SIT­U­A­TION IS CRIT­I­CAL

Paul has heard all about his post­sea­son fail­ures, and he’s not go­ing to let it stop him from reach­ing the next level with the Clip­pers

Los Angeles Times - - SPORTS - By Ben Bolch

Dis­ap­point­ment found Chris Paul long be­fore those early NBA play­off ex­its.

He was so worked up in his first game as a var­sity high school point guard af­ter two years on the ju­nior var­sity that he cried af­ter his team lost its opener.

“I’ve had guys cry in the locker room af­ter a last game,” said David La­ton, who coached Paul at West Forsyth High in Clem­mons, N.C., “but not ever the first game.”

The next day Paul went from tears to teardrops, mak­ing floaters and fling­ing passes that were so good his team­mates needed sev­eral games to ad­just to the ad­vanced play­mak­ing. It was back to bas­ket­ball for some­one who needs noth­ing more to mo­ti­vate him­self than hav­ing a ball in his hands and hard­wood un­der his feet.

Not that oth­ers haven’t tried to pro­voke Paul through­out his decade in the NBA.

ESPN’s Skip Bay­less said the Clip­pers vet­eran wasn’t a su­per­star and called him “CP Zero Rings,” a some­what taste­less take on his CP3 nick­name. Oth­ers have also dis­par­aged him for never mak­ing it past the sec­ond round of the play­offs, get­ting that far only once with the New Or­leans Hor­nets and twice with the Clip­pers.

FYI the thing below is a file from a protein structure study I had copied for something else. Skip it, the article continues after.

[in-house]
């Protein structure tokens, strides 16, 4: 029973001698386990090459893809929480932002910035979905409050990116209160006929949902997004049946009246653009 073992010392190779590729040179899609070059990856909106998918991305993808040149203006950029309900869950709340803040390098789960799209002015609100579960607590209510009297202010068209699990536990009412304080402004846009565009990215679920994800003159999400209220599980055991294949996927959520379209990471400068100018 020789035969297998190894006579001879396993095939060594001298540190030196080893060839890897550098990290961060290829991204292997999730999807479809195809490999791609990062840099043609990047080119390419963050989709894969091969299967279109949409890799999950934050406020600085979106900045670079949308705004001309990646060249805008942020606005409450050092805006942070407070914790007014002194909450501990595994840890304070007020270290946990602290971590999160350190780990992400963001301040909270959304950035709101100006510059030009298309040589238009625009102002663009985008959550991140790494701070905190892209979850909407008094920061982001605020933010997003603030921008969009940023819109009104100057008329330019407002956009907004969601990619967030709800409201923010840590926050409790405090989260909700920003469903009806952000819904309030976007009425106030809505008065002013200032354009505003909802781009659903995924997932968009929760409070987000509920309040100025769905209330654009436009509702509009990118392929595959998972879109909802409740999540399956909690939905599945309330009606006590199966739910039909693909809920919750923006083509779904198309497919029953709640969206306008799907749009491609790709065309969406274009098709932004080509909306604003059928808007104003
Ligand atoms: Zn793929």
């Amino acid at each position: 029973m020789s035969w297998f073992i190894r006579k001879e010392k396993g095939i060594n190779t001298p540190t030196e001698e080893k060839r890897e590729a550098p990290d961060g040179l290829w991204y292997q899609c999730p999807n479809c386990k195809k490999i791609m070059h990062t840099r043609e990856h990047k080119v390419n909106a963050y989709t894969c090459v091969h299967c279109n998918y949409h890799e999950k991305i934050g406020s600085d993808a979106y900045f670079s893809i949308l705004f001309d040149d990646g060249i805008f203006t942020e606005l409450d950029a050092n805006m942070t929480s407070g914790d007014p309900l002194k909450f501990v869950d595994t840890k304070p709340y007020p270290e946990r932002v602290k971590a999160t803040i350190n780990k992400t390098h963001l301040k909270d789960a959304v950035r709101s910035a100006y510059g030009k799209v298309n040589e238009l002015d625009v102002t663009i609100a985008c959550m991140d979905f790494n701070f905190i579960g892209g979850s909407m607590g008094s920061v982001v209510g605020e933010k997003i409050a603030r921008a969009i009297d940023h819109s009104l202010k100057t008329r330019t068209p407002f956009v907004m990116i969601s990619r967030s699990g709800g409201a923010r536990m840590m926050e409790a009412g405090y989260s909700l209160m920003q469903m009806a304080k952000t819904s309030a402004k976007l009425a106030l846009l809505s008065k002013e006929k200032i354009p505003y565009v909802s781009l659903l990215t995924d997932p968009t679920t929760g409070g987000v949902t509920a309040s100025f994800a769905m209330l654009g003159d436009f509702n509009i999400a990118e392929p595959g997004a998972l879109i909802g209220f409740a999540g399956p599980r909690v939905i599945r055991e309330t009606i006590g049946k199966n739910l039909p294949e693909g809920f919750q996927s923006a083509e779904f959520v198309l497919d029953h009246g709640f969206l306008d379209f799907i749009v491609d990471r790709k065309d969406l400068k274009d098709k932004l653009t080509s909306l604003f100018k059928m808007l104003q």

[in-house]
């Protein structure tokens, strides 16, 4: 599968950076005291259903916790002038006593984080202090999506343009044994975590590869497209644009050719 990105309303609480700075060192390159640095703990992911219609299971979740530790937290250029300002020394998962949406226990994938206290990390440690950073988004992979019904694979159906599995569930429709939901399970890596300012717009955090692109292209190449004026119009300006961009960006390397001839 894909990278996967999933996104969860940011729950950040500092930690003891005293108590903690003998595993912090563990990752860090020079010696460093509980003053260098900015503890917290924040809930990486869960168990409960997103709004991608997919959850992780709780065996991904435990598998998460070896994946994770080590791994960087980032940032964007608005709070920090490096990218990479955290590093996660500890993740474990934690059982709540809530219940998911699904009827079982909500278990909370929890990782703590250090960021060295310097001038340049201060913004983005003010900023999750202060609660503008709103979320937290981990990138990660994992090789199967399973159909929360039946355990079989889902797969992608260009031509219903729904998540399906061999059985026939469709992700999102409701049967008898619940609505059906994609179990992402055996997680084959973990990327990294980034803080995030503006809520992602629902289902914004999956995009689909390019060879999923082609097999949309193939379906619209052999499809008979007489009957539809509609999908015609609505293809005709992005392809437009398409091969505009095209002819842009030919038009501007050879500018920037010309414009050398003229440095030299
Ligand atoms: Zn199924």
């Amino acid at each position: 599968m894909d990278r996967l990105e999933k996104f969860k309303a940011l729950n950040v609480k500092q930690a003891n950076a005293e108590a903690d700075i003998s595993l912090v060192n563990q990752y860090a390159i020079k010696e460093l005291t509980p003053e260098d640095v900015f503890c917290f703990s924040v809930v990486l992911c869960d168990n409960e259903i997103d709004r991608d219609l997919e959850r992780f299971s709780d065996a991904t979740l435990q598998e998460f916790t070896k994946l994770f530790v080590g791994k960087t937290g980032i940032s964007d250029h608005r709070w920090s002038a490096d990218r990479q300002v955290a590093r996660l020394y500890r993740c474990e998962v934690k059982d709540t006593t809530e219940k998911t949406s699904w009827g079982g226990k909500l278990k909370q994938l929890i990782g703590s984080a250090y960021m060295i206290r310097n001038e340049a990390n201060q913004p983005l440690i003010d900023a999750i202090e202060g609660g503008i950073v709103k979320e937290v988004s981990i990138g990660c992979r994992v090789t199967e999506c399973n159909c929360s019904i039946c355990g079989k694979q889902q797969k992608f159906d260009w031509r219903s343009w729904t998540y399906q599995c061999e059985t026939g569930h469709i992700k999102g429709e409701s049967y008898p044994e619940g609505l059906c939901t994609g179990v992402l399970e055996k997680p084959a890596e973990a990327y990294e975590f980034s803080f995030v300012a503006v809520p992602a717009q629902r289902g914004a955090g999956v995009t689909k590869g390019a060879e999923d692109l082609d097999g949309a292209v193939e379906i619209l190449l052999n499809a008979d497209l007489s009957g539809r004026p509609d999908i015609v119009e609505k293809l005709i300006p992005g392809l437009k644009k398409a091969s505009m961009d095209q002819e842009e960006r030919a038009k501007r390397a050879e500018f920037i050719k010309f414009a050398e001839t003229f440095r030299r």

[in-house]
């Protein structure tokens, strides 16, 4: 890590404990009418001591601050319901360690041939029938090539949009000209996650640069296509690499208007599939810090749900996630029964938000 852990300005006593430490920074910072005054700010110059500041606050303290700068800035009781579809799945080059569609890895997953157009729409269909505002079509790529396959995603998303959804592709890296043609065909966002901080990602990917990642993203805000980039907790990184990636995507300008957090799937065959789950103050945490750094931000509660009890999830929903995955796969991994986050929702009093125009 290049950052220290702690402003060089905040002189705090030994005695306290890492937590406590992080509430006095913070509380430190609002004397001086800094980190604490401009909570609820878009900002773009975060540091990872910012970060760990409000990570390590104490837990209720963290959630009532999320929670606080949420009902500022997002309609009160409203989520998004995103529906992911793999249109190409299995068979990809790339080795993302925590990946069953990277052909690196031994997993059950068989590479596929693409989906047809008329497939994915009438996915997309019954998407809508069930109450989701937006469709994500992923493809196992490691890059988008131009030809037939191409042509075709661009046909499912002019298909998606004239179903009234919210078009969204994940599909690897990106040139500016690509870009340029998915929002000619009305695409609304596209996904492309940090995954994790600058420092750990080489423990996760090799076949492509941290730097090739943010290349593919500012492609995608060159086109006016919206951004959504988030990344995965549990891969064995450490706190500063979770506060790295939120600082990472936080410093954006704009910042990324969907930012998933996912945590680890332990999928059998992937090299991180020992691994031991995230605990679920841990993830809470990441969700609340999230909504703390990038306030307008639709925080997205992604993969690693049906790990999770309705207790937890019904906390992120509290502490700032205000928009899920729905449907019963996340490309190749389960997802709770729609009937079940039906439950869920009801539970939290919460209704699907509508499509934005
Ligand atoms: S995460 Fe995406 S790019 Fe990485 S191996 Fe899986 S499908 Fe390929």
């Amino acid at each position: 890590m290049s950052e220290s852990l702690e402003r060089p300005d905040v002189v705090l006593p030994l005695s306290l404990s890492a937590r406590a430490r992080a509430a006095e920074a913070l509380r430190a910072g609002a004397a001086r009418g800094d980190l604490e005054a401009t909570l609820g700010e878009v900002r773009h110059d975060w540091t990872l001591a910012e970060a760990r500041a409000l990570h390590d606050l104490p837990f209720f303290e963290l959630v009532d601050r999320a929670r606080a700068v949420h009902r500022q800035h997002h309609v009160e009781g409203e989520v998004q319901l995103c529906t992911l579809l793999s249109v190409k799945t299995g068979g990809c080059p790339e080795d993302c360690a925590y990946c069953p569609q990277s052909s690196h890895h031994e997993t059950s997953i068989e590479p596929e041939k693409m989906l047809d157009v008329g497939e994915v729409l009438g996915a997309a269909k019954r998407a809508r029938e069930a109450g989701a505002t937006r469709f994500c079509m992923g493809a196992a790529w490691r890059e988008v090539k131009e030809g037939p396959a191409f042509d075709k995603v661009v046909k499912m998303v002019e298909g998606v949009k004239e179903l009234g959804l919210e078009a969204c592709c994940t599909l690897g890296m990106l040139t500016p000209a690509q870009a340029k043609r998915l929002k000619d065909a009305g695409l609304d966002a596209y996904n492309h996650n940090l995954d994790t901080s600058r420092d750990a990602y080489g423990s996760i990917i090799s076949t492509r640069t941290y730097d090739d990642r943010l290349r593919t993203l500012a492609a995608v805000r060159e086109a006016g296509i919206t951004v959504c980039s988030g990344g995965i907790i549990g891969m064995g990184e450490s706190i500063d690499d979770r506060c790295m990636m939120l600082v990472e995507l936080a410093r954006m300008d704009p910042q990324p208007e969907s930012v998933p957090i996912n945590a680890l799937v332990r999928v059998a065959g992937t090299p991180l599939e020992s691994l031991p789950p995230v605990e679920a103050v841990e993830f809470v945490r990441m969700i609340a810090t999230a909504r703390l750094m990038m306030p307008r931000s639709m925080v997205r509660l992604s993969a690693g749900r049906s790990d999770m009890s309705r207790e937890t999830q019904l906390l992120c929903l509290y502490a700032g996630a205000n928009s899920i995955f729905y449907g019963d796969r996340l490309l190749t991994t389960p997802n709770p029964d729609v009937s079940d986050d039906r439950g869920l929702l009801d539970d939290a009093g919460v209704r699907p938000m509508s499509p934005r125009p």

When it comes to the crit­i­cism, bring it on, be­cause Paul doesn’t seem to care.

“It’s not a se­cret,” Paul said of his lack of play­off suc­cess. “I’m funny, man. I’m one of those peo­ple, I don’t need any­thing to drive me. I’m go­ing to play re­gard­less. Win it, lose it, say

[Paul, I’m the best, say I’m the worst, I’m go­ing to play.”

The Clip­pers wouldn’t want any­one else or­ches­trat­ing their of­fense as they open the play­offs Sun­day night at Sta­ples Cen­ter against the de­fend­ing NBA cham­pion San An­to­nio Spurs. Paul has a higher ca­reer player ef­fi­ciency rat­ing than those of Hall of Famers Magic John­son and Os­car Robert­son and a com­pet­i­tive streak ri­valed by few in NBA his­tory.

When Paul met with re­porters Thurs­day, sweat ran down his face in streaks and his T-shirt was drenched. Noth­ing un­usual about that, ex­cept for the fact it was be­fore the start of prac­tice.

Lak­ers Coach By­ron Scott ranked Paul among the five most com­pet­i­tive play­ers he had ever coached or played along­side — a group that also in­cludes John­son, Ka­reem Ab­dulJab­bar, James Wor­thy, Kobe Bryant and Ja­son Kidd.